When: 9 a.m.-2:30 p.m. today
Where: 681 Dorsey St., Gainesville
Gainesville's Salvation Army office has its largest holiday task today - hand out boxes of food to 600 families and clothes and toys to 1,600 children.
The group is seeking more volunteers to help direct traffic, sort boxes and carry items to cars.
"There are a myriad of things that can happen," said Lt. Matt Cunningham, Salvation Army Corps officer who runs the Gainesville post with his wife, Danielle. "We need help to keep everything running smoothly."
Starting at 9 a.m., families will arrive to pick up boxes of food collected from food drives held at local schools, including whole chickens donated by Fieldale Farms and Mar-Jac.
"Last year families got one food box. This year, families with more than five members can get more than one box," Cunningham said. "We've made sure we have enough so people can have a real Christmas meal with their families."
Need is higher than ever, and the Salvation Army office phones have been ringing nonstop.
"We've been receiving more than 100 phone calls a day for assistance," he said. "I've received e-mails from people who have gone to our website and are in need. It's overwhelming at some times to see how many people are in need this Christmas season, and people are still asking if it's too late to sign up."
Families who didn't make the list can still sign up on ToysforTots.org for the next week. The group is helping 1,600 children this year, which is about the same number as last year.
"It went up just a small amount, but that's mostly because we're running out of space," he said. "We're already looking for somebody to donate a warehouse for us to expand and use next November and December."
The office began taking applications for the food boxes in October and put up trees for community and church members to pick up children's wish lists in November.
After gifts start coming in during the week of Thanksgiving, Salvation Army workers lined the floors of the gym, mapping out a space for each family. This week, the group had to take the phones off the hook to get ready for today's event.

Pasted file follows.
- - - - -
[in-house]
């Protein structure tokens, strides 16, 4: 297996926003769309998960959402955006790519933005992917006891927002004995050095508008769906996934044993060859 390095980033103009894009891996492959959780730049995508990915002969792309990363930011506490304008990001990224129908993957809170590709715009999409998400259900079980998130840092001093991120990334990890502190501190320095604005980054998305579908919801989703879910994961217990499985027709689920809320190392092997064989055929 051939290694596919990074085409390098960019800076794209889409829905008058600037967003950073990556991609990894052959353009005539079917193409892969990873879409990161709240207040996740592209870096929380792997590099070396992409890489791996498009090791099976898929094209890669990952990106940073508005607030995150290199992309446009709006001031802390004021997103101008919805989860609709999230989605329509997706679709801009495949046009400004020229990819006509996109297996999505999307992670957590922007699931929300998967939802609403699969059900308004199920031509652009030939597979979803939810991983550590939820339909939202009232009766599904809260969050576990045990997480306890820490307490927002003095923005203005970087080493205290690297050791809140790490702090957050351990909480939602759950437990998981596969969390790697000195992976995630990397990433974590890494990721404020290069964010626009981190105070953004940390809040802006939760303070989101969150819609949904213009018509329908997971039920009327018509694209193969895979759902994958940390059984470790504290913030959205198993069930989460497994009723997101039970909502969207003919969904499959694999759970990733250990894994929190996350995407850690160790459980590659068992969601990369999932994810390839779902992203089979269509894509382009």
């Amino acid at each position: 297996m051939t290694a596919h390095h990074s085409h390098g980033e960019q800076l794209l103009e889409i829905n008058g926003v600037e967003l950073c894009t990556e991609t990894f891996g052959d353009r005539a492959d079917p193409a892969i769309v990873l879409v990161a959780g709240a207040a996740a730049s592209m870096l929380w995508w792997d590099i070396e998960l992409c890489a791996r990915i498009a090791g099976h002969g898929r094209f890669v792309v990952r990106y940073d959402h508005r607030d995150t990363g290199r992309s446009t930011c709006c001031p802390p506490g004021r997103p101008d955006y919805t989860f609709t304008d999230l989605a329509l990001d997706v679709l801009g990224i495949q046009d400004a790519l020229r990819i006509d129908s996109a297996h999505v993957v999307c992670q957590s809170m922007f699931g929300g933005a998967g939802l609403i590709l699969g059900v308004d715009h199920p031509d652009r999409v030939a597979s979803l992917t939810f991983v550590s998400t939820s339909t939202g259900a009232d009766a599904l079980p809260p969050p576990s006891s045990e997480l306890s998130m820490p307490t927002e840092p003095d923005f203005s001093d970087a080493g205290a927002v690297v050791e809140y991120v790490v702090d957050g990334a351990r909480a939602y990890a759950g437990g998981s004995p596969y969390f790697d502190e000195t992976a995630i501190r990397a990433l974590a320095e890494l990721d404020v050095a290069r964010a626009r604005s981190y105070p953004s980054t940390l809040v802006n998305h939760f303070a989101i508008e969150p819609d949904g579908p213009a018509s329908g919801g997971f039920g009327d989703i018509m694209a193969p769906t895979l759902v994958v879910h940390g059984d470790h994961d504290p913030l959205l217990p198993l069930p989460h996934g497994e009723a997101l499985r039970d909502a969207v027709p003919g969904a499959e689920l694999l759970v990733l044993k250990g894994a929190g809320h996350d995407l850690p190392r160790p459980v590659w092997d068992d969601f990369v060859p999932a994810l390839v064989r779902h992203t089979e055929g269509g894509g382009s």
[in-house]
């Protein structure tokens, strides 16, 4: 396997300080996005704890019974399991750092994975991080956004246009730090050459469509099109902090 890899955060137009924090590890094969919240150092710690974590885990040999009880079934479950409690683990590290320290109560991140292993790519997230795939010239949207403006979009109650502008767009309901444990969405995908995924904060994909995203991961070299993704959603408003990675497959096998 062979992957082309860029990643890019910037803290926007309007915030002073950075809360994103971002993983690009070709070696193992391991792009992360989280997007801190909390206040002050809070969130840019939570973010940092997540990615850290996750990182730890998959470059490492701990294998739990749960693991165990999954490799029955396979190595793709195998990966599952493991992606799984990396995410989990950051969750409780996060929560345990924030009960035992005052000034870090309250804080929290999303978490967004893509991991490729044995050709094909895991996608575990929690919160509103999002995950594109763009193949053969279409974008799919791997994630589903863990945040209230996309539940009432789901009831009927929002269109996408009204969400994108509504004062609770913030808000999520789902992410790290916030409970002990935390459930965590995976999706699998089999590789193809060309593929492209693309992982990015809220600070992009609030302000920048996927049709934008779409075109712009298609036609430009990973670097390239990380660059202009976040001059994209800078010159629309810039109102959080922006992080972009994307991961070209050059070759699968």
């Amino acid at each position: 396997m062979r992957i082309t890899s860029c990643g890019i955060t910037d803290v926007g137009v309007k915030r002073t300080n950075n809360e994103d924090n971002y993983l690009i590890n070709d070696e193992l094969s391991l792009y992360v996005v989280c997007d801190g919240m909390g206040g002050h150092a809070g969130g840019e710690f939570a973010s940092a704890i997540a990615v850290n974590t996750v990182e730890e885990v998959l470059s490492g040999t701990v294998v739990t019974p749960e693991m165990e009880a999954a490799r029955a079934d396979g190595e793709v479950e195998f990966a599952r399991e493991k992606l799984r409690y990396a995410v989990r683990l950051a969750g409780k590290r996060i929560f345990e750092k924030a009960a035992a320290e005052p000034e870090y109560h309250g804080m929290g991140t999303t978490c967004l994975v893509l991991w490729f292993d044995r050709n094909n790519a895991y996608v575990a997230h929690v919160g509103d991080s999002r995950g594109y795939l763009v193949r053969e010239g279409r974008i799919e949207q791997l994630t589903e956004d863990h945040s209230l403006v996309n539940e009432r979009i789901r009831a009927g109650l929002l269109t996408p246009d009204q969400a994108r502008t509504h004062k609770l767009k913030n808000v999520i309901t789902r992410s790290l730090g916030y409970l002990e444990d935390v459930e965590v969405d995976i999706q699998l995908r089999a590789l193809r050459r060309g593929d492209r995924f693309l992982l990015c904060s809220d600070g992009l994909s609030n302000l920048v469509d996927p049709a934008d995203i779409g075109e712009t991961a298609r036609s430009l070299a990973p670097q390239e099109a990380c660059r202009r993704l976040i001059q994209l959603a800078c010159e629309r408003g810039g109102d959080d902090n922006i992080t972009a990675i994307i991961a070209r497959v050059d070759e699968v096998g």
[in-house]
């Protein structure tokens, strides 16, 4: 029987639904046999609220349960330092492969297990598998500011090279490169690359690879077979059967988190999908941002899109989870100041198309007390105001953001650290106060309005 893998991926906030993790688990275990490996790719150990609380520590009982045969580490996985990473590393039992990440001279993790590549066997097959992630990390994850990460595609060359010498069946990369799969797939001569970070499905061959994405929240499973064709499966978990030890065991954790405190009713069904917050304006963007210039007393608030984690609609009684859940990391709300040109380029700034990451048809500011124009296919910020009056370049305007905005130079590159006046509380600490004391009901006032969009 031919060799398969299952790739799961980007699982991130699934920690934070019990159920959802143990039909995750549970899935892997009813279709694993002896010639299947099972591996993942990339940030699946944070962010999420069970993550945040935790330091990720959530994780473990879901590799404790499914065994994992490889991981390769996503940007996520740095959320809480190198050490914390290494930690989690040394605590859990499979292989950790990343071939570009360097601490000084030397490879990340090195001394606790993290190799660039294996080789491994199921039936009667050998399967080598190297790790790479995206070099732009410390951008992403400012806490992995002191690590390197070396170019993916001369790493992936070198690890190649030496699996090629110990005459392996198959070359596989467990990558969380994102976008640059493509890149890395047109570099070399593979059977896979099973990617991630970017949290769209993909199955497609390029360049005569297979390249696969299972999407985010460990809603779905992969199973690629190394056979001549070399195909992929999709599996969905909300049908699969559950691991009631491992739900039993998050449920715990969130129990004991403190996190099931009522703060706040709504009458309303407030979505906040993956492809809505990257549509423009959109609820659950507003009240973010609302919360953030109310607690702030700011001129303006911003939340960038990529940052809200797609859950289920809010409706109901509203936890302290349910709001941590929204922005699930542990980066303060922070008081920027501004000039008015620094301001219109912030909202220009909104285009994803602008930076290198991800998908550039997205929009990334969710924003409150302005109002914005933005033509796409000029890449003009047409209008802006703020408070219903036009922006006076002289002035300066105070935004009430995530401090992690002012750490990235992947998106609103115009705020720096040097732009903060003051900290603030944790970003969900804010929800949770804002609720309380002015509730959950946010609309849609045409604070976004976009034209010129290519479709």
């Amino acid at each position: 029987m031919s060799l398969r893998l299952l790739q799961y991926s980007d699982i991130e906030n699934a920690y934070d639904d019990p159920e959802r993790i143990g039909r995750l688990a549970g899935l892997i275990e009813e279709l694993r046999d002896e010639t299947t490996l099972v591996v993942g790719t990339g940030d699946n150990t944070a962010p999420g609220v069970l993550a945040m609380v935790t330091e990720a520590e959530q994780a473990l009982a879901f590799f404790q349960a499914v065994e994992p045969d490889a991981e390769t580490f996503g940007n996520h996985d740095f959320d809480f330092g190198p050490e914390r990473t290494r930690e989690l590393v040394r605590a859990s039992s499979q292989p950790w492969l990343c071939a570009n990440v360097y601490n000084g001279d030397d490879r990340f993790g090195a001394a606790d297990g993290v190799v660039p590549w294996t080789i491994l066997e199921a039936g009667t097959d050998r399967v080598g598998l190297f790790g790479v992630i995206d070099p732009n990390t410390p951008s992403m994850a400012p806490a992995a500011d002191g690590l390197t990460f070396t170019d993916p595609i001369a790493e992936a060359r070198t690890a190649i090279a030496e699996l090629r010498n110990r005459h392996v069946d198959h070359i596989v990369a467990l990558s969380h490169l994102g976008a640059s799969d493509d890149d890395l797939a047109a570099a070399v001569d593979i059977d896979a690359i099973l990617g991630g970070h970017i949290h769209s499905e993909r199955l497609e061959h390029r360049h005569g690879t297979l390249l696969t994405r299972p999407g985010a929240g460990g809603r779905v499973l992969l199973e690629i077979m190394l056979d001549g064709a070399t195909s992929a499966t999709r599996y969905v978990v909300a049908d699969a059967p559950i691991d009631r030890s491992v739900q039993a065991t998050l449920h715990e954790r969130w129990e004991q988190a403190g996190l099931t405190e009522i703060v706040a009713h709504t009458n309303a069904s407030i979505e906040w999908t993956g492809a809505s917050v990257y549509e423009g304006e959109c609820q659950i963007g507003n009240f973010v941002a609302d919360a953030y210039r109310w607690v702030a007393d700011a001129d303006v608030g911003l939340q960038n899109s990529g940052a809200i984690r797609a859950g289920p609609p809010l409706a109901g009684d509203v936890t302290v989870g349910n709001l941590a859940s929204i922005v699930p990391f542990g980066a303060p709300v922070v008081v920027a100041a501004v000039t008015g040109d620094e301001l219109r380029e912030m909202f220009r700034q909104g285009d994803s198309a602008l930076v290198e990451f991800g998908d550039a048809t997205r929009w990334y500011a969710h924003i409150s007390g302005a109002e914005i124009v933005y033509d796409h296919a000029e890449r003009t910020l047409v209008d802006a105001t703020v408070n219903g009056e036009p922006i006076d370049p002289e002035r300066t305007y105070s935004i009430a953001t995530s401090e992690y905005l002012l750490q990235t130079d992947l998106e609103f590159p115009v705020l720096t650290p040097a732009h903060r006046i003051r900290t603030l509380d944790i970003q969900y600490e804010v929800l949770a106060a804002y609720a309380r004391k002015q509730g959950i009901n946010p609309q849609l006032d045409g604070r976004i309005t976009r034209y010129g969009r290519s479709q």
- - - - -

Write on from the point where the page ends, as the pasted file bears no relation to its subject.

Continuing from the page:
"It's amazing to see these families you know and see their appreciation when they look at you," said Lt. Lisa Cunningham, who is organizing the giveaway.
"They aren't able to provide for their children, and we don't want any child to go without Christmas and have to go back to school and say ‘nothing' when their friends ask what they got."
Salvation Army employees ask parents not to bring children to the pickup so they won't see the presents, but the gifts are handed out in black bags just in case.
"Our big goal is that the children don't have to know that the presents came from the Salvation Army," she said. "They can come from the parents or Santa, but it's up to the parents to decide what they will do with the toys."
After last week's incident involving a bell ringer who took off with a kettle, apron and funds from the group's station
at the Oakwood Walmart, Salvation Army officials are trying to move forward.
"We haven't recovered our equipment, but we're trying to put it behind us," Matt Cunningham said.
"We met with someone a few days ago who donated $300 anonymously to make up for what we lost, and we're very grateful."
Collections are up this year at the red kettles across the county, and Cunningham hopes people will keep giving.
"The donations are doing well. Our big prayer is that the weather will stay mild. We only put out 10 of 25 kettles on Thursday," he said. "The mail collections are also doing OK, but as the phone calls are increasing, even if we're doing better than last year, it's tough. We're receiving more calls than the staff ever remembers, and some have been here 14 years."